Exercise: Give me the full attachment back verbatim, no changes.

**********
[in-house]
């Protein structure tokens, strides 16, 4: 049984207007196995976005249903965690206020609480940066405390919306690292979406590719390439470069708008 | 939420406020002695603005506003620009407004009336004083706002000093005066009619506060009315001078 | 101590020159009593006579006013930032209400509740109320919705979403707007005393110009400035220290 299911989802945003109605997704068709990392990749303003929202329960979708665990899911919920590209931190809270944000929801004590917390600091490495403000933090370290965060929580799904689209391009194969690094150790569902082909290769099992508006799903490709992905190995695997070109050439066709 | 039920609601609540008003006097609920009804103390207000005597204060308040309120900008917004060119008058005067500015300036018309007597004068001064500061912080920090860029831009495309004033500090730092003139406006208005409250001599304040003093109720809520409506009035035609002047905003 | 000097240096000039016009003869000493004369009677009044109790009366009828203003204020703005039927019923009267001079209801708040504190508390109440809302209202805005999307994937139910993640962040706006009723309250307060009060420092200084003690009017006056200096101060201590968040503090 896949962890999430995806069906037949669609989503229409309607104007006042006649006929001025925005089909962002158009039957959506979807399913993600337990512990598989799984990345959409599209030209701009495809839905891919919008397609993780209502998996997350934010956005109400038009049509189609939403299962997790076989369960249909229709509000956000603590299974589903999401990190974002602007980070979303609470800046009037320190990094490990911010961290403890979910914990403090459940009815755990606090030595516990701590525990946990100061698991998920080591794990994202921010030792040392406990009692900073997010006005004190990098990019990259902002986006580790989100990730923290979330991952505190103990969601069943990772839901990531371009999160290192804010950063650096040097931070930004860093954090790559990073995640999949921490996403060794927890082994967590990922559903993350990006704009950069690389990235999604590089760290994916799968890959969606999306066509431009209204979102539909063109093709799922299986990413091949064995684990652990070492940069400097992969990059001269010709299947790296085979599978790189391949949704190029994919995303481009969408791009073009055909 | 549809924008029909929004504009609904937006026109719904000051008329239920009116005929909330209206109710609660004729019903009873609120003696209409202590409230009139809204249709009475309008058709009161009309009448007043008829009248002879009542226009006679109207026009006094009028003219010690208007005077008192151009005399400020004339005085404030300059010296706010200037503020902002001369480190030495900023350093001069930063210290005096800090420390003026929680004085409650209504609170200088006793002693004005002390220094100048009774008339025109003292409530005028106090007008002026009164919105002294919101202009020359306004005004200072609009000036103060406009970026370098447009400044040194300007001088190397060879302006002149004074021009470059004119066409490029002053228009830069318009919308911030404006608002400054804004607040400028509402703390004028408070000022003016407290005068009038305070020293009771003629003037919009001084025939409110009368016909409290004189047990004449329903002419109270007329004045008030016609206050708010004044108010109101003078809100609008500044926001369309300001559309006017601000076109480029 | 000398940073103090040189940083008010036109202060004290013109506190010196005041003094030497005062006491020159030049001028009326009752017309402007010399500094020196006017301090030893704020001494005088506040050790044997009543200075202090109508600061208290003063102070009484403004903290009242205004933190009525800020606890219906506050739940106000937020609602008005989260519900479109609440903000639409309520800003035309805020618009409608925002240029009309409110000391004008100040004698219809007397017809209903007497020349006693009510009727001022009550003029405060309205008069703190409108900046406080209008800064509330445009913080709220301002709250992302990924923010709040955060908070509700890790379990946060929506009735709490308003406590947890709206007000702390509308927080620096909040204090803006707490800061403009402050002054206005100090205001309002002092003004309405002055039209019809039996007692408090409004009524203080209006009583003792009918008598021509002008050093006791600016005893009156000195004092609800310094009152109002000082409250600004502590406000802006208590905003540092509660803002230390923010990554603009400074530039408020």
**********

[in-house]
């Protein structure tokens, strides 16, 4: 049984207007196995976005249903965690206020609480940066405390919306690292979406590719390439470069708008 | 939420406020002695603005506003620009407004009336004083706002000093005066009619506060009315001078 | 101590020159009593006579006013930032209400509740109320919705979403707007005393110009400035220290 299911989802945003109605997704068709990392990749303003929202329960979708665990899911919920590209931190809270944000929801004590917390600091490495403000933090370290965060929580799904689209391009194969690094150790569902082909290769099992508006799903490709992905190995695997070109050439066709 | 039920609601609540008003006097609920009804103390207000005597204060308040309120900008917004060119008058005067500015300036018309007597004068001064500061912080920090860029831009495309004033500090730092003139406006208005409250001599304040003093109720809520409506009035035609002047905003 | 000097240096000039016009003869000493004369009677009044109790009366009828203003204020703005039927019923009267001079209801708040504190508390109440809302209202805005999307994937139910993640962040706006009723309250307060009060420092200084003690009017006056200096101060201590968040503090 896949962890999430995806069906037949669609989503229409309607104007006042006649006929001025925005089909962002158009039957959506979807399913993600337990512990598989799984990345959409599209030209701009495809839905891919919008397609993780209502998996997350934010956005109400038009049509189609939403299962997790076989369960249909229709509000956000603590299974589903999401990190974002602007980070979303609470800046009037320190990094490990911010961290403890979910914990403090459940009815755990606090030595516990701590525990946990100061698991998920080591794990994202921010030792040392406990009692900073997010006005004190990098990019990259902002986006580790989100990730923290979330991952505190103990969601069943990772839901990531371009999160290192804010950063650096040097931070930004860093954090790559990073995640999949921490996403060794927890082994967590990922559903993350990006704009950069690389990235999604590089760290994916799968890959969606999306066509431009209204979102539909063109093709799922299986990413091949064995684990652990070492940069400097992969990059001269010709299947790296085979599978790189391949949704190029994919995303481009969408791009073009055909 | 549809924008029909929004504009609904937006026109719904000051008329239920009116005929909330209206109710609660004729019903009873609120003696209409202590409230009139809204249709009475309008058709009161009309009448007043008829009248002879009542226009006679109207026009006094009028003219010690208007005077008192151009005399400020004339005085404030300059010296706010200037503020902002001369480190030495900023350093001069930063210290005096800090420390003026929680004085409650209504609170200088006793002693004005002390220094100048009774008339025109003292409530005028106090007008002026009164919105002294919101202009020359306004005004200072609009000036103060406009970026370098447009400044040194300007001088190397060879302006002149004074021009470059004119066409490029002053228009830069318009919308911030404006608002400054804004607040400028509402703390004028408070000022003016407290005068009038305070020293009771003629003037919009001084025939409110009368016909409290004189047990004449329903002419109270007329004045008030016609206050708010004044108010109101003078809100609008500044926001369309300001559309006017601000076109480029 | 000398940073103090040189940083008010036109202060004290013109506190010196005041003094030497005062006491020159030049001028009326009752017309402007010399500094020196006017301090030893704020001494005088506040050790044997009543200075202090109508600061208290003063102070009484403004903290009242205004933190009525800020606890219906506050739940106000937020609602008005989260519900479109609440903000639409309520800003035309805020618009409608925002240029009309409110000391004008100040004698219809007397017809209903007497020349006693009510009727001022009550003029405060309205008069703190409108900046406080209008800064509330445009913080709220301002709250992302990924923010709040955060908070509700890790379990946060929506009735709490308003406590947890709206007000702390509308927080620096909040204090803006707490800061403009402050002054206005100090205001309002002092003004309405002055039209019809039996007692408090409004009524203080209006009583003792009918008598021509002008050093006791600016005893009156000195004092609800310094009152109002000082409250600004502590406000802006208590905003540092509660803002230390923010990554603009400074530039408020």